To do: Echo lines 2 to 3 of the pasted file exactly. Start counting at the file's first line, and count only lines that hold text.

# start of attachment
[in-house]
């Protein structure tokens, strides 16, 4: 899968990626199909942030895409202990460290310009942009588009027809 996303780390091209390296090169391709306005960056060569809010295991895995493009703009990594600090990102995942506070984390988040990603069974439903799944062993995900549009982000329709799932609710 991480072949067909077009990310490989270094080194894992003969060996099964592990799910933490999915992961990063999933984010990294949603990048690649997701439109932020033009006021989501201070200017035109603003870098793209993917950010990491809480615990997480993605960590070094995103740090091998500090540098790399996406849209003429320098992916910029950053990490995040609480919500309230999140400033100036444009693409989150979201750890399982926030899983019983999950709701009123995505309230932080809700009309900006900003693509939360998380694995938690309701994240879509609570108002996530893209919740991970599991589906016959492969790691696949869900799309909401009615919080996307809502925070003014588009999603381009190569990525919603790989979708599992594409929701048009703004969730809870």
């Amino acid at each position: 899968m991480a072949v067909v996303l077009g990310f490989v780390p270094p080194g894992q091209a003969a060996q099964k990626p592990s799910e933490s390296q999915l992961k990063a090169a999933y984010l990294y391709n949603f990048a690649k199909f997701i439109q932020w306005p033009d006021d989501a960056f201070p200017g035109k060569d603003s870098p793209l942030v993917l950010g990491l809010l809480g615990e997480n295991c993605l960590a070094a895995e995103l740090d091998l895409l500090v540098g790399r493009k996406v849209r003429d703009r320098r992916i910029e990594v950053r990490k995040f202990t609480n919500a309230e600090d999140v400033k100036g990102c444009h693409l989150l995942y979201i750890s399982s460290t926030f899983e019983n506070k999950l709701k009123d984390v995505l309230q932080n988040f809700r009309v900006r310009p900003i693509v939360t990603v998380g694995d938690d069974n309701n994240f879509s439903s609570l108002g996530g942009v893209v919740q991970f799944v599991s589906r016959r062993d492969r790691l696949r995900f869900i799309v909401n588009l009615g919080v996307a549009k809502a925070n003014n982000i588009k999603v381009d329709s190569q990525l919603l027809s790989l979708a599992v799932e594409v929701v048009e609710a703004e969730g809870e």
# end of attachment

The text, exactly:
């Protein structure tokens, strides 16, 4: 899968990626199909942030895409202990460290310009942009588009027809 996303780390091209390296090169391709306005960056060569809010295991895995493009703009990594600090990102995942506070984390988040990603069974439903799944062993995900549009982000329709799932609710 991480072949067909077009990310490989270094080194894992003969060996099964592990799910933490999915992961990063999933984010990294949603990048690649997701439109932020033009006021989501201070200017035109603003870098793209993917950010990491809480615990997480993605960590070094995103740090091998500090540098790399996406849209003429320098992916910029950053990490995040609480919500309230999140400033100036444009693409989150979201750890399982926030899983019983999950709701009123995505309230932080809700009309900006900003693509939360998380694995938690309701994240879509609570108002996530893209919740991970599991589906016959492969790691696949869900799309909401009615919080996307809502925070003014588009999603381009190569990525919603790989979708599992594409929701048009703004969730809870």
């Amino acid at each position: 899968m991480a072949v067909v996303l077009g990310f490989v780390p270094p080194g894992q091209a003969a060996q099964k990626p592990s799910e933490s390296q999915l992961k990063a090169a999933y984010l990294y391709n949603f990048a690649k199909f997701i439109q932020w306005p033009d006021d989501a960056f201070p200017g035109k060569d603003s870098p793209l942030v993917l950010g990491l809010l809480g615990e997480n295991c993605l960590a070094a895995e995103l740090d091998l895409l500090v540098g790399r493009k996406v849209r003429d703009r320098r992916i910029e990594v950053r990490k995040f202990t609480n919500a309230e600090d999140v400033k100036g990102c444009h693409l989150l995942y979201i750890s399982s460290t926030f899983e019983n506070k999950l709701k009123d984390v995505l309230q932080n988040f809700r009309v900006r310009p900003i693509v939360t990603v998380g694995d938690d069974n309701n994240f879509s439903s609570l108002g996530g942009v893209v919740q991970f799944v599991s589906r016959r062993d492969r790691l696949r995900f869900i799309v909401n588009l009615g919080v996307a549009k809502a925070n003014n982000i588009k999603v381009d329709s190569q990525l919603l027809s790989l979708a599992v799932e594409v929701v048009e609710a703004e969730g809870e």